Delaware, Theatre

Finally picked up the Dead Man’s Cell Phone in spaces where Time Stands Still

I had a very enjoyable double header of theatrical outings right in my backyard on Thursday and Friday night, but might have waited a little too long to write about them. It is interesting to notice how the energy wanes after seeing the show, although the positive impression lingers. What I may mean to say is that writing about the experience now feels more like a chore or task to do, as opposed to the riding of enthusiasm and creativity in that post-show mood.

Thursday evening brought a visit to the Bootless Artworks Theatre Company for their production of Dead Man’s Cell Phone by Sarah Ruhl. This was (at least) the fourth opportunity I’d had to see this play, and it was worth the wait even after reading the full script last fall. It was a pleasure to see storefront theatre in action, too, strongly reminiscent of my old friends at AlterTheater in San Rafael. Emphasis was placed on evocation rather than realism, and I felt that worked well in the context of the play alongside some subtle lighting cues. It seemed that some of the acting styles of the ensemble clashed a bit, but the cast did individually work well with each other to tell the story and move the play along.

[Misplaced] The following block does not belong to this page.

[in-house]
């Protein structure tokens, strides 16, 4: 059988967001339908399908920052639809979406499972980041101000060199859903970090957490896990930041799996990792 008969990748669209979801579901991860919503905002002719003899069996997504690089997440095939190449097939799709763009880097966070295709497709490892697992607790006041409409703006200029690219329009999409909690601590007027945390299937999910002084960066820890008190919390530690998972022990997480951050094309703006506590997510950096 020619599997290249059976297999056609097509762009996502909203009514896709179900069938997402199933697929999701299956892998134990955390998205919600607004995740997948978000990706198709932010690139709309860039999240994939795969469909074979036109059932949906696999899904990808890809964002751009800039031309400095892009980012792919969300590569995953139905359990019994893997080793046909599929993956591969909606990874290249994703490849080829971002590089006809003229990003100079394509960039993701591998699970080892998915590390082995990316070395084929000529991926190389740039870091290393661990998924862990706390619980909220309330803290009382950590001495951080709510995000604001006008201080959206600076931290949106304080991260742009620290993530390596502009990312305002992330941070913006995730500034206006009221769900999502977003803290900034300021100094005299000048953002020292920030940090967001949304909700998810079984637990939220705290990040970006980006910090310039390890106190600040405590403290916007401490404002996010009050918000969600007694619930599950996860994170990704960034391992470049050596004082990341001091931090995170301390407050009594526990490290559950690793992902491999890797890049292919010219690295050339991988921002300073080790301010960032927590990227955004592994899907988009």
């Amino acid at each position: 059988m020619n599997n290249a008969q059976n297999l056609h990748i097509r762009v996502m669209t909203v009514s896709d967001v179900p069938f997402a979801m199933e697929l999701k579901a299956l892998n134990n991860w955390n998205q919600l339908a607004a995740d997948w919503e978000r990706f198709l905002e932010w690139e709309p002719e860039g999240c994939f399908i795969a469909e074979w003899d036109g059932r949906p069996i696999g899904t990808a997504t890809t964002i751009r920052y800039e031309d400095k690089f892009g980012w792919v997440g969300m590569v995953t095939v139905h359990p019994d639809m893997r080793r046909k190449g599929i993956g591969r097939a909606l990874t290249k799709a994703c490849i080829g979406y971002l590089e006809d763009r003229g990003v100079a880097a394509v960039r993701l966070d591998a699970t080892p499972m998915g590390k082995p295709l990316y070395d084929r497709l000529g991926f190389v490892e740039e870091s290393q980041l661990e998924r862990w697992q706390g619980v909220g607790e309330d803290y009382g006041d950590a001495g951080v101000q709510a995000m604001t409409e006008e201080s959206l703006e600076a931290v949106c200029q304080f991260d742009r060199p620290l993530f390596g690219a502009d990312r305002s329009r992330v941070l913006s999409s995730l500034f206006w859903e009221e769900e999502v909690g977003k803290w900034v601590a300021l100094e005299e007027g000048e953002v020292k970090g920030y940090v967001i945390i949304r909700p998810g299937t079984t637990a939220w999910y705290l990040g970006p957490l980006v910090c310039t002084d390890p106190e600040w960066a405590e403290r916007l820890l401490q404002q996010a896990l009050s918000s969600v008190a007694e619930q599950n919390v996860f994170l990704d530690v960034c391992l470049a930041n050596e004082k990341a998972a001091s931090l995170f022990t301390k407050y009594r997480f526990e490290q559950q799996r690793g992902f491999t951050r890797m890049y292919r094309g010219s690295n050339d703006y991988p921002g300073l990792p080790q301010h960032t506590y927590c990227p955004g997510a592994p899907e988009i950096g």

Friday brought a return visit to the Delaware Theatre Company for their Regional Premiere of Time Stands Still, enjoying its first outside of NYC production following a successful run with Laura Linney in the lead role. This version has vaulted to the top of my shows seen for this year, and I’ll be curious to see if it lingers. The production offered a stunning natural realism shared by the actors, designers, and director. A spacious and evocative set led the viewer into the lives of Sarah and James, connected journalists based in NYC but with their hearts and minds elsewhere in the world. Their longtime friend Richard and his new lady-friend Mandy occasionally dropped by to see how things are going. As the play begins, Sarah has been injured while photographing a (un-named) war torn country oversees. It’s clear this predicament has troubled James, but their path from there is anything but what I expected it to be.

As I said above, the specificity was admirable throughout the show, whether having rain appear in the back of the stage, real food being cooked in a kitchen area, and other natural-seeming loft decor. The one distraction for me involved a television running on one side of the stage while crucial character development occurred on the other. My eyes were drawn to the novelty of the TV, but in doing so, I missed the initiation of a plot thread. It was interesting to notice that the story continued during the scene transitions, with the actors functioning as their own in-character run crew while using a gracious and considerate level of body language.

Since this was a co-production, it will now move to the Act II Playhouse up in Ambler, Pennsylvania. I’m pleased to know that more audiences will have a chance to visit this distinguished work.


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